Great effort has been made to translate each of Bahá’u’lláh’s works into a similar, corresponding English style; so the lofty Biblical translations of the prayers and meditations are in some contrast to the plain language of some of the “Tablets”. A few specialist terms may be encountered. Alláh-u-Abhá means “God the most glorious”. The days of hospitality and the giving of gifts are the “Ayyám-i-Há”. The New Year is called “Naw-Rúz”, while the next world is frequently referred to as “The Abhá Kingdom”, (Abhá meaning “Most Glorious”).
There are also English words which are used in ways which might be unfamiliar to readers. The sayings and writings of the Founders of the world’s principal religions are spoken of as “revealed”. “Revelation” is used to denote the teachings and message of a Manifestation, while the period from one Manifestation to the next is called a “dispensation”.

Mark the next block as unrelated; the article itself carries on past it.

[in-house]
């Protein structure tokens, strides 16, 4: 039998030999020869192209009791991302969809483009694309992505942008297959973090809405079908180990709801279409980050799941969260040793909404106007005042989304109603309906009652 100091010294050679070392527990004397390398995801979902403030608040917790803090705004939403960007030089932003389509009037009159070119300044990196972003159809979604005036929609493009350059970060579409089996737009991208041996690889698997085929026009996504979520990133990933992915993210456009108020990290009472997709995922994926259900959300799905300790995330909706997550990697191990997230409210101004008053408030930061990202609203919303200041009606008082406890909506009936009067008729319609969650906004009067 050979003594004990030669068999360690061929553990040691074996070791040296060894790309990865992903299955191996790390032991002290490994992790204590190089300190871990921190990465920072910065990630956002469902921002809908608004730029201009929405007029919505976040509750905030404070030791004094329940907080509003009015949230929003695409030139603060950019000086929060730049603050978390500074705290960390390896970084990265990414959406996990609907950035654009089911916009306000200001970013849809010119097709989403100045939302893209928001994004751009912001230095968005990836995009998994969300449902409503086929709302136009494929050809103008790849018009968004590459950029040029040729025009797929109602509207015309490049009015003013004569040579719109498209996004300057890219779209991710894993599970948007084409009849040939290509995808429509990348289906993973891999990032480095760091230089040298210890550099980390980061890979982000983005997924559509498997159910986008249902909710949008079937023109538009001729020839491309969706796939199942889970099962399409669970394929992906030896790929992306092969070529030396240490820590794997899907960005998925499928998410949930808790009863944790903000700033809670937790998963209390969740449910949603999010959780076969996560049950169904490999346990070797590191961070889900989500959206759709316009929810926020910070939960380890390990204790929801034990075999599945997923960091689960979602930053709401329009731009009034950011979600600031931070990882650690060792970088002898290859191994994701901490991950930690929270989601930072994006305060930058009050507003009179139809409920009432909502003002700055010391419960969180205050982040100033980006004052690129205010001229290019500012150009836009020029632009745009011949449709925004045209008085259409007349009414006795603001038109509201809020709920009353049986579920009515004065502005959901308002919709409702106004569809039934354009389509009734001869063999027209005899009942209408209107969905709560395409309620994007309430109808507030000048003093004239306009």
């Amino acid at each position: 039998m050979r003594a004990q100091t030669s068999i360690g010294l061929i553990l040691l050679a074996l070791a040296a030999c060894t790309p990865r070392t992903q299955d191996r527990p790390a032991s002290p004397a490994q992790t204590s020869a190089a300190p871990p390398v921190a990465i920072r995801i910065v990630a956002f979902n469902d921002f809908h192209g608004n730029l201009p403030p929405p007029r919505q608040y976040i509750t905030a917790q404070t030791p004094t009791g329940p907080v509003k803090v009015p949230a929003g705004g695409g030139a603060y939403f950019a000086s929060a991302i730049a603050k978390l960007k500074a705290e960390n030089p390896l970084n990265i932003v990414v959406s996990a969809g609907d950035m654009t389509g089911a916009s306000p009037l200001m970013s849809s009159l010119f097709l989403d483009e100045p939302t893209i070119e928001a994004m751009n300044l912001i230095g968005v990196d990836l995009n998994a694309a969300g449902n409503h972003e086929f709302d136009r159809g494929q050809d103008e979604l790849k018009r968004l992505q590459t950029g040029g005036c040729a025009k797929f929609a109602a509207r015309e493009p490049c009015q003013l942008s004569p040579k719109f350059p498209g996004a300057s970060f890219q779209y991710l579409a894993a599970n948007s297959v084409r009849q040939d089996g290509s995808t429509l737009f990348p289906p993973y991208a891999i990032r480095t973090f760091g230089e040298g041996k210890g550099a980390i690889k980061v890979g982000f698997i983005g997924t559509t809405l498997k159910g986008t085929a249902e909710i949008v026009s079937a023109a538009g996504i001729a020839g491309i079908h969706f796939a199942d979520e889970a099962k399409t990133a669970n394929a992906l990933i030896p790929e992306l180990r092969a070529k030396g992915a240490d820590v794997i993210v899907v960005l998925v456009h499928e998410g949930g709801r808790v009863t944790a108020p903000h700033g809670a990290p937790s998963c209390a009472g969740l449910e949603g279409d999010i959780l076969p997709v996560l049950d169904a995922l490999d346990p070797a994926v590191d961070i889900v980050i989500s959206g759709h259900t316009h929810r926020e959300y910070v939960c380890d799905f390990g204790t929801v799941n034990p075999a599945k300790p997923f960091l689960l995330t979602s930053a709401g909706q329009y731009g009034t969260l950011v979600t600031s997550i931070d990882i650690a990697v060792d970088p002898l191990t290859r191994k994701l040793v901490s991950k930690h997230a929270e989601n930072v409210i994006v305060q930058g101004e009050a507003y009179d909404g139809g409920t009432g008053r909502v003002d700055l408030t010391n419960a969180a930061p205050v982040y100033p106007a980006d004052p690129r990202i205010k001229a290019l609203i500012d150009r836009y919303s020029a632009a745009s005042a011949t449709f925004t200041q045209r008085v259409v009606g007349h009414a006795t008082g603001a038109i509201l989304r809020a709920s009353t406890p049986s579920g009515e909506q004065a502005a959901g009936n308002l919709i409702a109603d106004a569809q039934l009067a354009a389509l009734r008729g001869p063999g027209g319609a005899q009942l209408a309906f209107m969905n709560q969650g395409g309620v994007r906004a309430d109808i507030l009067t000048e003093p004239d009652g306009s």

Bahá’u’lláh’s works were either revealed in his own hand, or after a poisoning incident, through an amanuensis (secretary). Bahá’u’lláh checked through anything written by an amanuensis, and marked it as authentic with his seal. Many tablets were addressed specifically to individual Bahá’ís, others to enquirers, including Muslims, Christians, Jews, Zoroastrians and Sufis. He also, during the 1860s, wrote to the world’s principal rulers, urging them to resolve their differences and work for the unification of the world. The Bahá’í World Centre has collected and catalogued all these Writings. The original texts are preserved in Haifa, where there is a Centre for the Study and Interpretation of the Holy Texts. An individual believer is free to voice opinions on any interpretation, but if they wish, he or she may refer the matter to the Universal House of Justice.